Stream Tender     Magazine

February  2016 Issue

“ Millennium Creek Brook Trout Hatch Comes Early This Year”

    In 2010, Inter Pipeline and Bow Valley Habitat Development constructed a spawning channel on the primary ground spring that feeds Millennium Creek.

    Because the spawning channel was built right at the source of the spring, ground water temperatures during the winter months were warmer than the channel further down the stream.

    This warmer water incubated the brook trout eggs faster, with an earlier hatch resulting. The source water where the trout laid down their eggs in the gravel beds is also clean throughout the winter, insuring a higher percentage of survival in egg numbers.

    This winter, with warmer ground water and an early fall spawn in 2015, meant that the eggs hatched in December, with emergence from the gravel in late January. Trout larva will stay in the gravel for about a month after they hatch, living off of their egg sacks.

    On my first visit to the spawning channel on February 8th of this year, I was surprised to see how large the brook trout fry were. This is the earliest egg hatch that I have documented on the spawning channel over the past 6 years.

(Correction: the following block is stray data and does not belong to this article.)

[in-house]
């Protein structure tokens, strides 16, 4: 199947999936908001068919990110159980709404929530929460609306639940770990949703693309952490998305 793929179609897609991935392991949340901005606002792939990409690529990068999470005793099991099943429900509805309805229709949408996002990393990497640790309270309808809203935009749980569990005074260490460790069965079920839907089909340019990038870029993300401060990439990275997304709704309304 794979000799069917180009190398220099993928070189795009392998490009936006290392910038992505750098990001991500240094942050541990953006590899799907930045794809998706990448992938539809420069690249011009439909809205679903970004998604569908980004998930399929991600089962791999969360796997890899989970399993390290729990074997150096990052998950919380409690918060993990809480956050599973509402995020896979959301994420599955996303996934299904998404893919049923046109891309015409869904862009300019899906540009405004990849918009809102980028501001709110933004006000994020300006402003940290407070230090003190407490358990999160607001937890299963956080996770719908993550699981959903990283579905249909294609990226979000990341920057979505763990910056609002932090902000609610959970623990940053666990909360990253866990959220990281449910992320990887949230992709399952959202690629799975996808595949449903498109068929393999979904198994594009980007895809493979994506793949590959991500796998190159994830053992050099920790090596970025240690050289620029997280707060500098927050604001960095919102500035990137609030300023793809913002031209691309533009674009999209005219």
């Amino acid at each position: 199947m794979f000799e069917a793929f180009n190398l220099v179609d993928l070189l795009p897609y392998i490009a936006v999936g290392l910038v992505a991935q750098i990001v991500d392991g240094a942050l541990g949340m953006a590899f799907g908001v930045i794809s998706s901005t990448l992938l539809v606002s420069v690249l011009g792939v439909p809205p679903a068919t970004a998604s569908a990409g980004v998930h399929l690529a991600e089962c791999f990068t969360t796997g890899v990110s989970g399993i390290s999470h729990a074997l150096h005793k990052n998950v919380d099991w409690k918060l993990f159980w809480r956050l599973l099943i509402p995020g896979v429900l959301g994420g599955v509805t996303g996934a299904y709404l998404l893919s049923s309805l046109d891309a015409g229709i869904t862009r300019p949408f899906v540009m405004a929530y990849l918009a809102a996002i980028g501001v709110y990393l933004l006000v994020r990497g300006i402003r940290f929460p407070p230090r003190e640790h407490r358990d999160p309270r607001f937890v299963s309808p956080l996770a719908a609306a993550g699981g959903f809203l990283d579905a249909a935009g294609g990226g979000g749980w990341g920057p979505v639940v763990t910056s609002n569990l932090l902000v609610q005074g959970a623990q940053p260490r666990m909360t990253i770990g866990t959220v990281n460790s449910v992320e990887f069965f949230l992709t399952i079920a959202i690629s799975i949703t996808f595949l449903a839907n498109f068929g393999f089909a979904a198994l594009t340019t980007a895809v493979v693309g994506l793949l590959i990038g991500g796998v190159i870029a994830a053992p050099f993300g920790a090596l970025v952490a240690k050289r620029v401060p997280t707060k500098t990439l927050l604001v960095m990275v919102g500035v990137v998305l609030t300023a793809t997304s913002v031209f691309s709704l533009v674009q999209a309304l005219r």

Another thing that I noted was the high number of trout fry holding in the cover provided below the spawning channel. There were plenty of small trout concentrated in areas were there had only been a few on previous years.

    The trout fry were all in good form, with fat little bodies and obviously well fed. I believe that all of the woody debris that we added to provide cover for the young trout was also enhancing the invertebrate populations.

    After witnessing this early hatch of high numbers of trout, I can safely say that this year will be a great recruitment year for the stream.

How Many Brook Trout Fry Can You Spot in this Photo ?

Above: There are five brook trout fry in this photo. The area is a little over one square foot in size and the small trout utilize the rocks and woody debris for cover. Some days I will have to stay motionless for some time before the small trout come out of cover into view.

You can see the video on my You Tube Channel with this link: